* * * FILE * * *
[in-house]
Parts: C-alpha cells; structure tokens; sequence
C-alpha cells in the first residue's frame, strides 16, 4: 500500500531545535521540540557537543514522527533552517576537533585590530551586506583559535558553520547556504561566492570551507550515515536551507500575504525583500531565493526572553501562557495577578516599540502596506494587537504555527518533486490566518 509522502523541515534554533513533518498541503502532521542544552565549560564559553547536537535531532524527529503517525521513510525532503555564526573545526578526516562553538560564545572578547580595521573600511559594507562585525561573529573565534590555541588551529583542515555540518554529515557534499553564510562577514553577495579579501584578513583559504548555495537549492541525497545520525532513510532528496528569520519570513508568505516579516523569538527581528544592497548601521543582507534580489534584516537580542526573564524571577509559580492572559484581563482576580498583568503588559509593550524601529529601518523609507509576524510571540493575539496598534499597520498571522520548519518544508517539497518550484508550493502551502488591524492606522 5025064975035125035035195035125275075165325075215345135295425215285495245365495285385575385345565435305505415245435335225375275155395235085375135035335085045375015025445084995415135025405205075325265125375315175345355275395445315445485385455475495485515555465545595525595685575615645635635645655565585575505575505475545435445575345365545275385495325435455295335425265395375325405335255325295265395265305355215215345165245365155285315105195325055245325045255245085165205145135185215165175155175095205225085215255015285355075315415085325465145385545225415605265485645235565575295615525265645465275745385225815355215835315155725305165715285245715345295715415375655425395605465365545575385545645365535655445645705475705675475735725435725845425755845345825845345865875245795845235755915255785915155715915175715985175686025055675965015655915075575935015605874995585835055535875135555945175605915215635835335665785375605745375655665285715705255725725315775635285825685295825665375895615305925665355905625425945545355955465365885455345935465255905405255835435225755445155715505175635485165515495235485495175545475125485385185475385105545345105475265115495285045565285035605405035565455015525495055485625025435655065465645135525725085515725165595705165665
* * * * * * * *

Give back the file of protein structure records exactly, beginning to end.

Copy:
[in-house]
Parts: C-alpha cells; structure tokens; sequence
C-alpha cells in the first residue's frame, strides 16, 4: 500500500531545535521540540557537543514522527533552517576537533585590530551586506583559535558553520547556504561566492570551507550515515536551507500575504525583500531565493526572553501562557495577578516599540502596506494587537504555527518533486490566518 509522502523541515534554533513533518498541503502532521542544552565549560564559553547536537535531532524527529503517525521513510525532503555564526573545526578526516562553538560564545572578547580595521573600511559594507562585525561573529573565534590555541588551529583542515555540518554529515557534499553564510562577514553577495579579501584578513583559504548555495537549492541525497545520525532513510532528496528569520519570513508568505516579516523569538527581528544592497548601521543582507534580489534584516537580542526573564524571577509559580492572559484581563482576580498583568503588559509593550524601529529601518523609507509576524510571540493575539496598534499597520498571522520548519518544508517539497518550484508550493502551502488591524492606522 5025064975035125035035195035125275075165325075215345135295425215285495245365495285385575385345565435305505415245435335225375275155395235085375135035335085045375015025445084995415135025405205075325265125375315175345355275395445315445485385455475495485515555465545595525595685575615645635635645655565585575505575505475545435445575345365545275385495325435455295335425265395375325405335255325295265395265305355215215345165245365155285315105195325055245325045255245085165205145135185215165175155175095205225085215255015285355075315415085325465145385545225415605265485645235565575295615525265645465275745385225815355215835315155725305165715285245715345295715415375655425395605465365545575385545645365535655445645705475705675475735725435725845425755845345825845345865875245795845235755915255785915155715915175715985175686025055675965015655915075575935015605874995585835055535875135555945175605915215635835335665785375605745375655665285715705255725725315775635285825685295825665375895615305925665355905625425945545355955465365885455345935465255905405255835435225755445155715505175635485165515495235485495175545475125485385185475385105545345105475265115495285045565285035605405035565455015525495055485625025435655065465645135525725085515725165595705165665